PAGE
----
What are the prospects for such a reorientation of Western policy toward Africa? The answer is as paradoxical as the problem-no prospects at all in 1962, reasonable prospects in 1967. The present generation of leaders in ex- French Africa are already signing up for a new period of preferential arrangements. Indeed, in the case of the Ivory Coast, the agreements reached with France last fall go even further than earlier undertakings. France guarantees an import quota of 100,000 tons of robusta coffee for five years-no previous agreements covered more than a year and the amounts were always smaller. In return, the Ivory Coast guarantees French industry a specific percentage of its imports of manufactures. Both countries agree to keep trade as much as possible flowing in the old channels and to mitigate the foreign exchange problem by keeping down trade with third parties. Clearly, on this analogy, the renegotiated Treaty of Rome is more likely at this stage to propose a closed association of the Ivoirien type than any retreat from the preferential system. Yet by the end of the five- or seven-years of the new Treaty, it is probable that all the political and economic pressures working against the closed system both in Africa and in the West will have gathered formidable momentum. Newer, younger African leaders will have arisen, proclaiming African unity, French taxpayers will have tired of the burden, the Germans will have refused to exclude other suppliers, steady American hostility to the arrangements will have had its effect. Meanwhile, however, it is 1962 and Britain has to reach its decision. Must one conclude that the impasse is unbreakable? Is there no way in which a sense of the likely mood of 1967 can modify the rigidities of the present stance and prevent the disaster-for disaster it would be-of Britain's inability to find its way round the African roadblock?

One possibility at least could be explored. It would be an extension of the temporary solution already reached in the Cameroons where the extreme difficulties of merging an ex-British territory with an ex-French state already associated with the Common Market were shelved by a species of standstill agreement under which, for a year, no change in existing tariff or trading arrangements was attempted. The situation was in a sense frozen to allow for fuller studies and further experience.

In this analogy, the path of wisdom might lie in accepting the next five or seven years as a period during which the economic arrangements with Africa both on the side of Britain and of the Common Market remain as they are today. The associated territories would not renounce their present preference. The ex-British territories would keep such advantages as they enjoy today. And nothing would be done on either side to increase the degree of discrimination exercised against the others. For instance, no steps would be taken to introduce a high uniform external tariff round the present associated states. This aspect of the Treaty of Rome would simply be postponed. At the same time, the Common Market powers would pledge themselves, during the five or seven years, to look for general, non- discriminatory solutions to Africa's particular economic problems and to put a steadily increasing emphasis on greater economic unity in Africa. In this way, Britain's immediate entry into the Common Market would not be blocked by the African obstacle, and time would be gained during which the potentially ephemeral concept of "Eurafrica" could be transcended and a more lasting pattern of coöperation evolved between two parallel movements of integration-in Europe on the one hand, in Africa on the other.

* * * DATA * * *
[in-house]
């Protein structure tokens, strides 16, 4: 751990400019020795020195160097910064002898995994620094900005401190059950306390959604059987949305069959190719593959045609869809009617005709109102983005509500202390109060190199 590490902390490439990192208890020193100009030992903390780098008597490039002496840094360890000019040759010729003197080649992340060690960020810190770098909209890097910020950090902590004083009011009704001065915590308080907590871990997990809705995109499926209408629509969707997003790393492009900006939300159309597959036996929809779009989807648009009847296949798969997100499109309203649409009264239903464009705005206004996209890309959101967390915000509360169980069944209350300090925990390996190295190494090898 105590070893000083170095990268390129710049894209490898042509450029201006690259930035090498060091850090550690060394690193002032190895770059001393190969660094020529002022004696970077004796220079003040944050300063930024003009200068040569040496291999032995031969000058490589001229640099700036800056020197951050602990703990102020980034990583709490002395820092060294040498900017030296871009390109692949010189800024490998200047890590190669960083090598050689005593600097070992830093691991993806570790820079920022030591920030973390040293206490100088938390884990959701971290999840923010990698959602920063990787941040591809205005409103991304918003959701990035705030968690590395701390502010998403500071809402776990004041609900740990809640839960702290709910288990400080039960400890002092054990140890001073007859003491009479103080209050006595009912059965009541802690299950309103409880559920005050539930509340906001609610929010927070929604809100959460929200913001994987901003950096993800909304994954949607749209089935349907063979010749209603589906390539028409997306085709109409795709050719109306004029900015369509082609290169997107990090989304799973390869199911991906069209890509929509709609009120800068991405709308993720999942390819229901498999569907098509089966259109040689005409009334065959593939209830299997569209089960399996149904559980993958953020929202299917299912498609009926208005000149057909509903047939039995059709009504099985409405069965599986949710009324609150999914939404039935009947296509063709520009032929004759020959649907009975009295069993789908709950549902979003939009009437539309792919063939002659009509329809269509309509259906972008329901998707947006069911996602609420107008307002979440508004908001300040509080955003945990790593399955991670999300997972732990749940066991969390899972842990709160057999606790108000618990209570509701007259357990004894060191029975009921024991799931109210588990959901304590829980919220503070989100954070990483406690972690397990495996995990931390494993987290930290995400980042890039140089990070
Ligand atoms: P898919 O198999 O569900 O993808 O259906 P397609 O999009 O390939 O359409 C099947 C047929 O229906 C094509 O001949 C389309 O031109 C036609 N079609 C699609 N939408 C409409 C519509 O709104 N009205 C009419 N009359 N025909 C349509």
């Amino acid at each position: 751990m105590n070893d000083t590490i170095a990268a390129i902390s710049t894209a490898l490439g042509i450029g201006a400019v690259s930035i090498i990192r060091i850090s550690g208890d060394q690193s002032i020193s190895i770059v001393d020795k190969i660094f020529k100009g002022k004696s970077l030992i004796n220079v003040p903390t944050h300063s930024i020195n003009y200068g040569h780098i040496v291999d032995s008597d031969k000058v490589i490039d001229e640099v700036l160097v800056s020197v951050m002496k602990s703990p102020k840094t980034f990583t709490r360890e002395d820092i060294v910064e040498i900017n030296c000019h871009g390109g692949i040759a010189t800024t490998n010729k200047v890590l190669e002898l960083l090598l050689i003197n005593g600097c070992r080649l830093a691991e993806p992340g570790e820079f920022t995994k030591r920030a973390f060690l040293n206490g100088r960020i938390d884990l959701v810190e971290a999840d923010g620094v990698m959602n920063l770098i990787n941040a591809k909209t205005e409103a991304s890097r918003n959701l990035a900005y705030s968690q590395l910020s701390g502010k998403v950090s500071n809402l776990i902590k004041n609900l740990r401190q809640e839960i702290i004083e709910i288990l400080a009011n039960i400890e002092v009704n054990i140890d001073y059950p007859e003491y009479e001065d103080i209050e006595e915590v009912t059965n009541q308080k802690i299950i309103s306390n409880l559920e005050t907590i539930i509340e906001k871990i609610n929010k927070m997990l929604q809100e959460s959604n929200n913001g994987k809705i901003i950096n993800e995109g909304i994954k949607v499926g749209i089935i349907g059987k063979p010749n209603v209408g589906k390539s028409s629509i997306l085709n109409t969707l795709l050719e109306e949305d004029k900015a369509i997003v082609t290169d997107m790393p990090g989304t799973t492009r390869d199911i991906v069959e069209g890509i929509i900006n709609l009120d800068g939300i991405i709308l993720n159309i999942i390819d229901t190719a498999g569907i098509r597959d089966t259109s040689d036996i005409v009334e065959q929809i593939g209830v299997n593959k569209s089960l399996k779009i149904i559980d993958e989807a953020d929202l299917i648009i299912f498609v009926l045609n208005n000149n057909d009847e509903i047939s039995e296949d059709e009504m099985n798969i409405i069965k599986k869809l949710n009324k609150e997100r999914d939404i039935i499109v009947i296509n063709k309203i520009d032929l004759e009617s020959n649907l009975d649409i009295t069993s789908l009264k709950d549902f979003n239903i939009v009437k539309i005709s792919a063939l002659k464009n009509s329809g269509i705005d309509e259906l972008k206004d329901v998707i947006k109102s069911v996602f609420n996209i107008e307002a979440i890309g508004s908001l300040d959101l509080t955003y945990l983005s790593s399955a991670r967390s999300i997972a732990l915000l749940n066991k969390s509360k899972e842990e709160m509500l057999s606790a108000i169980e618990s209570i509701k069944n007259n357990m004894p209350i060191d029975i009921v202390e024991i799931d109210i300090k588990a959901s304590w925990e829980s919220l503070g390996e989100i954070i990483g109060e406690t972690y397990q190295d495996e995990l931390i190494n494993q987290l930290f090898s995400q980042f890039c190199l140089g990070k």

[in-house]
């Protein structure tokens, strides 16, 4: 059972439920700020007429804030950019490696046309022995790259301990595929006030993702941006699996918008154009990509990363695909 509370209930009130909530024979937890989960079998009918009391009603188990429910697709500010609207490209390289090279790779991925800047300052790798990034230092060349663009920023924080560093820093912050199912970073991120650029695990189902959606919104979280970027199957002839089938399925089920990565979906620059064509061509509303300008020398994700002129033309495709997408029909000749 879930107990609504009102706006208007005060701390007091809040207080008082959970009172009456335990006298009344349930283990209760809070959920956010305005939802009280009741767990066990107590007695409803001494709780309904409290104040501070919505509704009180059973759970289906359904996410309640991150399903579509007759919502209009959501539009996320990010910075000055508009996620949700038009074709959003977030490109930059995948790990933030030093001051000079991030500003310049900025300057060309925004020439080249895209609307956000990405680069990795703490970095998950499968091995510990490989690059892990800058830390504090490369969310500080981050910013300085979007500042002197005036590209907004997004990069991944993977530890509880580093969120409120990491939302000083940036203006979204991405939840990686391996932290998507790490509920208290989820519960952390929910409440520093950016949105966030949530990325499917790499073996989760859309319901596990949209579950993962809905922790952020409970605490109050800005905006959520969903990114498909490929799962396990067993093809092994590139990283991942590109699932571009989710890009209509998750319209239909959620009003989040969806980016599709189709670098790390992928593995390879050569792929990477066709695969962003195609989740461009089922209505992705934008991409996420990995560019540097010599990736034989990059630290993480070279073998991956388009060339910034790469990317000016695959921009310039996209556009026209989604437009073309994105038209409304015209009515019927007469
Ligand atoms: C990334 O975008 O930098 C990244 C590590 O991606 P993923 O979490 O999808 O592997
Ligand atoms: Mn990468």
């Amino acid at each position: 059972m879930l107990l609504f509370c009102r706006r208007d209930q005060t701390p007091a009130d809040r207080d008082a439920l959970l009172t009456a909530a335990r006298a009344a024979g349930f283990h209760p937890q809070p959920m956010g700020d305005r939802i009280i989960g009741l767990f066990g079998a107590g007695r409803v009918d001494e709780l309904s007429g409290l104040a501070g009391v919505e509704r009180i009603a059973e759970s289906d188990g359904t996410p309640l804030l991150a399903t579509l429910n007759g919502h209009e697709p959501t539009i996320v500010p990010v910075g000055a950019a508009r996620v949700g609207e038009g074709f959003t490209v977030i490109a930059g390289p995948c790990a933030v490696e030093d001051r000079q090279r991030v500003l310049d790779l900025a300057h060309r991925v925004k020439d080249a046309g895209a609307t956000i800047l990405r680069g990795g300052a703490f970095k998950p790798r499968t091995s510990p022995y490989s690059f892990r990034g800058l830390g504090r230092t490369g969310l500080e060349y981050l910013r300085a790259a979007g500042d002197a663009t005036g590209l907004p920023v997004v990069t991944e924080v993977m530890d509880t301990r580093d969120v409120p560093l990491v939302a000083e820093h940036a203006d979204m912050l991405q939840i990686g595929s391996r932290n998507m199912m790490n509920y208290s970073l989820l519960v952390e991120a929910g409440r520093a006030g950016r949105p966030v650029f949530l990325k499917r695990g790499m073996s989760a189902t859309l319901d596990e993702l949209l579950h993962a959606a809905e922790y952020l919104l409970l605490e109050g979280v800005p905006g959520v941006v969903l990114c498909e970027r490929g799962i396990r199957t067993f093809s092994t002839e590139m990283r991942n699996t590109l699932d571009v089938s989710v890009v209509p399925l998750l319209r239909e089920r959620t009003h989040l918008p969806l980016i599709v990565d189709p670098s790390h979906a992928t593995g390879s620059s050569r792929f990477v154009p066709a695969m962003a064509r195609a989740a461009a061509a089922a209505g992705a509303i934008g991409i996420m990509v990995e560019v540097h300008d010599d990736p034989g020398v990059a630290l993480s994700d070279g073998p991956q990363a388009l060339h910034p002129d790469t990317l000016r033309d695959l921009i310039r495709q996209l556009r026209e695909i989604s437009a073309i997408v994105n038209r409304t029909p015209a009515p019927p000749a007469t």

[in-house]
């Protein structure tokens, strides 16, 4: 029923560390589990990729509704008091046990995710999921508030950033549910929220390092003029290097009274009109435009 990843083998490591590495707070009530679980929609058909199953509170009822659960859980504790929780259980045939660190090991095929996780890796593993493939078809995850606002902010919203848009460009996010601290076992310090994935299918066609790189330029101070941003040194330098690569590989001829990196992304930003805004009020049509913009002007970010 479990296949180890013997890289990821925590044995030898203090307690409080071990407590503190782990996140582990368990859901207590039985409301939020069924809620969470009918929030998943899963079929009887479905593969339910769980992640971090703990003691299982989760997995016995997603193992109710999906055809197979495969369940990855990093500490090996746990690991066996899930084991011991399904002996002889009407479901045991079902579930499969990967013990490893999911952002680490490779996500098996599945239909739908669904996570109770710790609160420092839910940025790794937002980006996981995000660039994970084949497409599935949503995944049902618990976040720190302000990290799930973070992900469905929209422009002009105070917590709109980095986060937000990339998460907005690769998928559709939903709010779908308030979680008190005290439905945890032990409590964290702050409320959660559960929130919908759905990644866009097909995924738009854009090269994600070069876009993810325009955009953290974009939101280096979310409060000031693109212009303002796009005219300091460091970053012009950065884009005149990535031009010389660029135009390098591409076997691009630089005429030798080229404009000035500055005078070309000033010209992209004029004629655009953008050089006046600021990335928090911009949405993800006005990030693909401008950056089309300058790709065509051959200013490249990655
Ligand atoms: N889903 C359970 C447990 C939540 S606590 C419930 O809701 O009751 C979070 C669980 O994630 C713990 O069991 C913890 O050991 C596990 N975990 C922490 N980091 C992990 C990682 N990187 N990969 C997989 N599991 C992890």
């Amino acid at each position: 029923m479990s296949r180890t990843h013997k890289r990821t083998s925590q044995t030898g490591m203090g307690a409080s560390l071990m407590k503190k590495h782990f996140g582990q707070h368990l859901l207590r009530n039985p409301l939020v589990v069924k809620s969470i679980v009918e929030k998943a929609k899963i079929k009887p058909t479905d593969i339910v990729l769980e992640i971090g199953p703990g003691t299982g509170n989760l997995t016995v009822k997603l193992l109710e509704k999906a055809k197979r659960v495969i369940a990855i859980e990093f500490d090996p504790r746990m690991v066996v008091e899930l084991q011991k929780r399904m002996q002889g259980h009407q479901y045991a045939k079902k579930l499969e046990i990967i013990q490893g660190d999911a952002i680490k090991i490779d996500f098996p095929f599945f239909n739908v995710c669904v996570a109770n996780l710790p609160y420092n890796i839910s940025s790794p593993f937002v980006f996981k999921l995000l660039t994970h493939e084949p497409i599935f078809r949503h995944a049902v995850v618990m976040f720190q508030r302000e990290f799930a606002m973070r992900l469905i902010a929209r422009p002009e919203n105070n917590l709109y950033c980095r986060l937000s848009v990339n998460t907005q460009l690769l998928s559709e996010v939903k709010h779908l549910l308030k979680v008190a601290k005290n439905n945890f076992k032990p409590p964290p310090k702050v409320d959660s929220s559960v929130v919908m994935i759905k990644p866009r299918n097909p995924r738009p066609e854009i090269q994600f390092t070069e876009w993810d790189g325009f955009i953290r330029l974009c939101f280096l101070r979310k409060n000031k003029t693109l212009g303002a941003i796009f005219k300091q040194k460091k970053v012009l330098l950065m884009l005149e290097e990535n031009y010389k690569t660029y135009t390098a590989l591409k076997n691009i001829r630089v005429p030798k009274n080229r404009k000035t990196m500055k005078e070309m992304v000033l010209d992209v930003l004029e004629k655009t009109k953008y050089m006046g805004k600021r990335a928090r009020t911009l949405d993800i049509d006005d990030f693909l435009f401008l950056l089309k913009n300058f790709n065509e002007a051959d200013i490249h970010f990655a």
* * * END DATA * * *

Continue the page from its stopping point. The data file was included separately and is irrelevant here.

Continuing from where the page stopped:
In the last analysis, the issue is one of political judgment. Is the present partially preferential solution of association with the Common Market likely to contribute to growing stability in both Europe and Africa? There are some strong reasons for doubting whether it will. The arrangements of today grew out of a particular colonial policy-the assimilationist policies of France-and conform to a type of solidarity which has been almost entirely eroded away in the political sphere. In the post-colonial phase, Africa's dominant political mood seems increasingly to be colored by pan-Africanism, by more or less explicit longings for greater unity, by an angry resentment at all forms of continued colonial control and an almost morbid ability to see them lurking under any aspect of Western policy. Given this mood, it is at least possible that policies of close "Eurafrican" economic assimilation may, for all their immediate advantage, become both the target and the irritant of a more vocal and violent nationalism in Africa and actually increase the instability of that disturbed continent. Meanwhile, they almost certainly present a daunting obstacle to Britain's entry into Europe. These are high prices to pay for discriminatory forms of economic assistance to a relatively small part of a large continent and an even larger world- especially since that assistance could, with a little patience and a little judgment, be equally well supplied by more general and less divisive means. 1 The Associated States in Africa are Cameroon, the Central African Republic, the two Republics of Congo (Congo-Brazzaville and Congo- Leopoldville), Ivory Coast, Dahomey, Gabon, Upper Volta, Madagascar, Mali, Mauritania, Niger, Senegal, Somalia, Tchad and Togo. 2 The future of the former Belgian Congo is still too confused to define, but its past economic history suggests a hybrid between the British and French systems. By treaty, it was committed to non-discriminatory trade and, as a very wealthy colony, it financed its own development. But Belgian assimilation and settlement resembled the more inclusive French pattern, and since 1958 the Congo has been associated with the Common Market.